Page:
Oil falls on low expectations for Doha meeting

Oil producers led by top exporters Saudi Arabia and Russia will meet in Doha, Qatar, on Sunday to discuss freezing output

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Oil prices fell on Friday in thin trade as analysts said a weekend meeting of major oil exporters would do little to help to clear global oversupply quickly, even though it would provide a floor for the market.

Oil producers led by top exporters Saudi Arabia and Russia will meet in Doha, Qatar, on Sunday to discuss freezing output around current levels in an effort to contain a glut exacerbated by production that exceeds demand by about 1.5 million barrels a day.

It would be the first joint action by major OPEC and non-OPEC producers in 15 years, though Iran has refused to participate, saying that it wants to rebuild its output to levels achieved before imposition of the recently lifted economic sanctions.

“Momentum is building behind an agreement that likely excludes Iran (and potentially Libya). While there will likely be little effect on the physical market an agreement would represent an important psychological shift in setting oil prices,” investment bank Jefferies said on Friday.

Brent crude futures were down 2 percent at $42.93 by 1330 GMT. U.S. West Texas Intermediate (WTI) futures were also down 2 percent, trading at $40.63, having lost as much as 3 percent earlier in the day.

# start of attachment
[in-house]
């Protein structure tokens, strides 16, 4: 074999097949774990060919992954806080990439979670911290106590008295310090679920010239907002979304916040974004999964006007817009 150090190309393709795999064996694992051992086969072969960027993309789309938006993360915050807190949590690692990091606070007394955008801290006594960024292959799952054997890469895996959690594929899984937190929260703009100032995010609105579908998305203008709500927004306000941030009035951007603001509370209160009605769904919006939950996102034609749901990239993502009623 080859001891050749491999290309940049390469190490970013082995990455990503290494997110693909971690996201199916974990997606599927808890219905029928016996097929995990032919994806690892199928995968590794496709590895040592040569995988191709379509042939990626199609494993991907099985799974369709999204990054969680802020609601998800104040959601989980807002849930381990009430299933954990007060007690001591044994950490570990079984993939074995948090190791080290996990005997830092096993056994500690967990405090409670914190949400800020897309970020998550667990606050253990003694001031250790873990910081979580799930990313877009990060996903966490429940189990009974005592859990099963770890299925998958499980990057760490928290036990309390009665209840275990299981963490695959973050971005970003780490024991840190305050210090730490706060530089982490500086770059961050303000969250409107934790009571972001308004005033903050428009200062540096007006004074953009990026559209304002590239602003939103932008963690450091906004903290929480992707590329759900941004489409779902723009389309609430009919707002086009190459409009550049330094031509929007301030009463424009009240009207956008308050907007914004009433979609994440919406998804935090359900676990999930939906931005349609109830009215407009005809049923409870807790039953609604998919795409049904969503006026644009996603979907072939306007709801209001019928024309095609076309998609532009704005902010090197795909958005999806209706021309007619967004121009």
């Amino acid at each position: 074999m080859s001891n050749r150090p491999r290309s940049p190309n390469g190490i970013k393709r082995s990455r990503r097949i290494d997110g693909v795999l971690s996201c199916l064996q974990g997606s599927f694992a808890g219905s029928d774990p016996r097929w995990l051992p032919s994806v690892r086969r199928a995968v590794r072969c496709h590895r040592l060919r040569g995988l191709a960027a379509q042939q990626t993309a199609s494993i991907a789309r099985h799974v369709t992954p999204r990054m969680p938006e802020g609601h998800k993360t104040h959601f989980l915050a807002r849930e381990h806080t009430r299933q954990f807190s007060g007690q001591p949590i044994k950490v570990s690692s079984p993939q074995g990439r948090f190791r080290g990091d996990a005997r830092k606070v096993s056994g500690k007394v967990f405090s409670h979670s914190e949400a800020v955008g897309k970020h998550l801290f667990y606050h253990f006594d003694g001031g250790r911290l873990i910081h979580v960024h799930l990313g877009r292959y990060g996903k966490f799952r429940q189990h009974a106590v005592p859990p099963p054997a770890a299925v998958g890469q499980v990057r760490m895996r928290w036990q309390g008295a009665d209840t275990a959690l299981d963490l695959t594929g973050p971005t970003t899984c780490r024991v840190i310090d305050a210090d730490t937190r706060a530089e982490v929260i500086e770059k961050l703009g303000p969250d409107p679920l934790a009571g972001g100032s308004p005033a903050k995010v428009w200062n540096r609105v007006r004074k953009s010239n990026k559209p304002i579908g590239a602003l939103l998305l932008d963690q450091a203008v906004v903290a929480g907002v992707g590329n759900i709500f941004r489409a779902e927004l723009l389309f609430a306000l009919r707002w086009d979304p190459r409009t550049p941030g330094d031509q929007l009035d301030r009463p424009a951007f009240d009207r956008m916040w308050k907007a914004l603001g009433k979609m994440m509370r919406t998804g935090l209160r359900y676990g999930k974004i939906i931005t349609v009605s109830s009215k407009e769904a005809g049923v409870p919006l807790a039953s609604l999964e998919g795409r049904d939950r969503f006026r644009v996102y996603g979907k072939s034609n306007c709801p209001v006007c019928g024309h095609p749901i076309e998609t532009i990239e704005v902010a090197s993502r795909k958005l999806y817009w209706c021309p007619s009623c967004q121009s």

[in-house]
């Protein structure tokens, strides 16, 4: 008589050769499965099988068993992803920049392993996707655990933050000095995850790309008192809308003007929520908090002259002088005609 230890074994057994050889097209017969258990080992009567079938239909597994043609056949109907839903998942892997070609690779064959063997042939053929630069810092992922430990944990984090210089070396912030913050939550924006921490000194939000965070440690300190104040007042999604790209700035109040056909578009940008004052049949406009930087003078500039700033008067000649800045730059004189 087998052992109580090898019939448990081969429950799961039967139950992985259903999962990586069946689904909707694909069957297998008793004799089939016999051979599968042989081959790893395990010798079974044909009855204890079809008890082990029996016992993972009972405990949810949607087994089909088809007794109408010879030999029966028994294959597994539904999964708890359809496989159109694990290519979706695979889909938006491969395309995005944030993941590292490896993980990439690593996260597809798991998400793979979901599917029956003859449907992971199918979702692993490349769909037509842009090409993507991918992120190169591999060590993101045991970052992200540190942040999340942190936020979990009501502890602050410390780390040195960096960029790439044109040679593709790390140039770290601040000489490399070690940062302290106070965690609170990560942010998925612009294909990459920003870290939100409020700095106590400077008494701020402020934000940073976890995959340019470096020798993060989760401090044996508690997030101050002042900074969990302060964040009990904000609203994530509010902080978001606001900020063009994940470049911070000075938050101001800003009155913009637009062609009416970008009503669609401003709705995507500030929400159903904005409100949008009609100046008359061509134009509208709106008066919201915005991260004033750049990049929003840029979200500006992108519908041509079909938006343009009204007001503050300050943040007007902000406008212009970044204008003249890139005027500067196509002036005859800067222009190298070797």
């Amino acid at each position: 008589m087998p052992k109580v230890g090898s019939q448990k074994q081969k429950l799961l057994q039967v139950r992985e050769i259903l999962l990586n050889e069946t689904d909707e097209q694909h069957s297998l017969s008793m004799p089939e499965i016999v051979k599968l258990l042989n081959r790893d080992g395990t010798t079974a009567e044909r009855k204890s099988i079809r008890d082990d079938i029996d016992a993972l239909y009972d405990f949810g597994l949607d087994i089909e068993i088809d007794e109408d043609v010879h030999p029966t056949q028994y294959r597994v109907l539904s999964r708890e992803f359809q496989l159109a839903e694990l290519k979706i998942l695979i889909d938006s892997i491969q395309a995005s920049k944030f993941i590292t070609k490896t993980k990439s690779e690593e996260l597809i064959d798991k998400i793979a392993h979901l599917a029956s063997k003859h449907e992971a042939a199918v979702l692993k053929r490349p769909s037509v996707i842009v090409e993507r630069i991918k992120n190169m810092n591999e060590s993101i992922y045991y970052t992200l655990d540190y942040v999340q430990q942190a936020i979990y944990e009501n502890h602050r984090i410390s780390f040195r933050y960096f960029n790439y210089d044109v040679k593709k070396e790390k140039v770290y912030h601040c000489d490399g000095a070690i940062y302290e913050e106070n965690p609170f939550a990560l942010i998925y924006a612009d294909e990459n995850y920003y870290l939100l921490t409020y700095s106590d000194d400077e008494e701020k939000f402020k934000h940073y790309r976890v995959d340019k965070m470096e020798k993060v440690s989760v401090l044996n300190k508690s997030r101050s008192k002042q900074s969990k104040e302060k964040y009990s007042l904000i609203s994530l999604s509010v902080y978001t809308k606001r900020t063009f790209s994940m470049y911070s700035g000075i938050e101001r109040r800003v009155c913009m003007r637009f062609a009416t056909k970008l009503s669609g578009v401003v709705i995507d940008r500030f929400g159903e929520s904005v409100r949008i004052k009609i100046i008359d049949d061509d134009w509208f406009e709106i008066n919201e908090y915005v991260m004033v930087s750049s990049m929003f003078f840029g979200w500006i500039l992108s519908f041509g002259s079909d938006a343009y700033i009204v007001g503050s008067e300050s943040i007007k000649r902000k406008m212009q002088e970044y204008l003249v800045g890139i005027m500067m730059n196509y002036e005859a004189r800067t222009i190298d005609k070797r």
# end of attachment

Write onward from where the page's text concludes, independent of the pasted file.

Yet with discussions among producers focusing on freezing output rather than cutting it, most analysts said they had little hope for a deal that reduces the global oversupply.

The glut has pulled down crude prices by as much as 70 percent since mid-2014.

“The Doha meeting does not materially change the oil market balances,” Barclays said.

“If recent supply-side fundamental support holds and the market’s expectations for a credible statement and commitment are met, the meeting could help prevent prices from falling back to the low $30 range.”

Consultancy Petromatrix said it saw the Saudis as a G20 member pushing for a deal to freeze output because both the IMF and the U.S. Federal Reserve are growing increasingly impatient about low oil prices.

“Saudi Arabia has already frozen production at January levels and it now needs other countries to make some concessions,” said Olivier Jakob, of Petromatrix.

“Otherwise it fears that it will be forced by the G20 and its international institutions to cut production to stabilize oil prices -- and cutting production is something it does not want to do as Iran comes back.”

Energy consultancy Wood Mackenzie said that even if a deal is agreed, it does not expect a genuine freeze to occur during the remainder of 2016.

Instead, Wood Mackenzie said it expects OPEC output to rise by 0.5 million barrels per day year on year in 2016, with most of that growth coming from Iran and Iraq, both of whom have indicated plans to increase output this year.

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